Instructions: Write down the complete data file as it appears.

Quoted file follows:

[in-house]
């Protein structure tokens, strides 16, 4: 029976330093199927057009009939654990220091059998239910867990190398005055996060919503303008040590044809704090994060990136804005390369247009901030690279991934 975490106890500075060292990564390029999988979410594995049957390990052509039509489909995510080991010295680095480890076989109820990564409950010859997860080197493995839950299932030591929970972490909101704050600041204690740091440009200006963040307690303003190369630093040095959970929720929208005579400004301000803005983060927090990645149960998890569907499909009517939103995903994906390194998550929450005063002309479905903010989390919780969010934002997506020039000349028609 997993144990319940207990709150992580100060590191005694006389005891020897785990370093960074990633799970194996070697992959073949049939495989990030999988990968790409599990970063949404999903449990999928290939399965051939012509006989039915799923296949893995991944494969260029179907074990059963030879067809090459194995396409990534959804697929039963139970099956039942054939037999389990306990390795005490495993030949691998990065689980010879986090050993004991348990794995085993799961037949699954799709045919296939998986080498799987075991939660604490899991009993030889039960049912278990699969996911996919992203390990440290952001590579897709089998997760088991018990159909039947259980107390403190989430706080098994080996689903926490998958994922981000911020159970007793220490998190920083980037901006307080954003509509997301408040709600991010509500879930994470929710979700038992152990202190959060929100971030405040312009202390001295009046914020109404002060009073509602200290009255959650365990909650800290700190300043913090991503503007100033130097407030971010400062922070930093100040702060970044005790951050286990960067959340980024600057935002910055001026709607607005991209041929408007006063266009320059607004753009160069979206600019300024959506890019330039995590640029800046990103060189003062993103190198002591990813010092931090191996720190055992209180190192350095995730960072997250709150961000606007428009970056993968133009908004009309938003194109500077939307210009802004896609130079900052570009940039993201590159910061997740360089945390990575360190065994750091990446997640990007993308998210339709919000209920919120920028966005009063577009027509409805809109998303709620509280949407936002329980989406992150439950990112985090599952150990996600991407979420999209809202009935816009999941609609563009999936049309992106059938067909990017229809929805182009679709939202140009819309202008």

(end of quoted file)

[in-house]
């Protein structure tokens, strides 16, 4: 029976330093199927057009009939654990220091059998239910867990190398005055996060919503303008040590044809704090994060990136804005390369247009901030690279991934 975490106890500075060292990564390029999988979410594995049957390990052509039509489909995510080991010295680095480890076989109820990564409950010859997860080197493995839950299932030591929970972490909101704050600041204690740091440009200006963040307690303003190369630093040095959970929720929208005579400004301000803005983060927090990645149960998890569907499909009517939103995903994906390194998550929450005063002309479905903010989390919780969010934002997506020039000349028609 997993144990319940207990709150992580100060590191005694006389005891020897785990370093960074990633799970194996070697992959073949049939495989990030999988990968790409599990970063949404999903449990999928290939399965051939012509006989039915799923296949893995991944494969260029179907074990059963030879067809090459194995396409990534959804697929039963139970099956039942054939037999389990306990390795005490495993030949691998990065689980010879986090050993004991348990794995085993799961037949699954799709045919296939998986080498799987075991939660604490899991009993030889039960049912278990699969996911996919992203390990440290952001590579897709089998997760088991018990159909039947259980107390403190989430706080098994080996689903926490998958994922981000911020159970007793220490998190920083980037901006307080954003509509997301408040709600991010509500879930994470929710979700038992152990202190959060929100971030405040312009202390001295009046914020109404002060009073509602200290009255959650365990909650800290700190300043913090991503503007100033130097407030971010400062922070930093100040702060970044005790951050286990960067959340980024600057935002910055001026709607607005991209041929408007006063266009320059607004753009160069979206600019300024959506890019330039995590640029800046990103060189003062993103190198002591990813010092931090191996720190055992209180190192350095995730960072997250709150961000606007428009970056993968133009908004009309938003194109500077939307210009802004896609130079900052570009940039993201590159910061997740360089945390990575360190065994750091990446997640990007993308998210339709919000209920919120920028966005009063577009027509409805809109998303709620509280949407936002329980989406992150439950990112985090599952150990996600991407979420999209809202009935816009999941609609563009999936049309992106059938067909990017229809929805182009679709939202140009819309202008």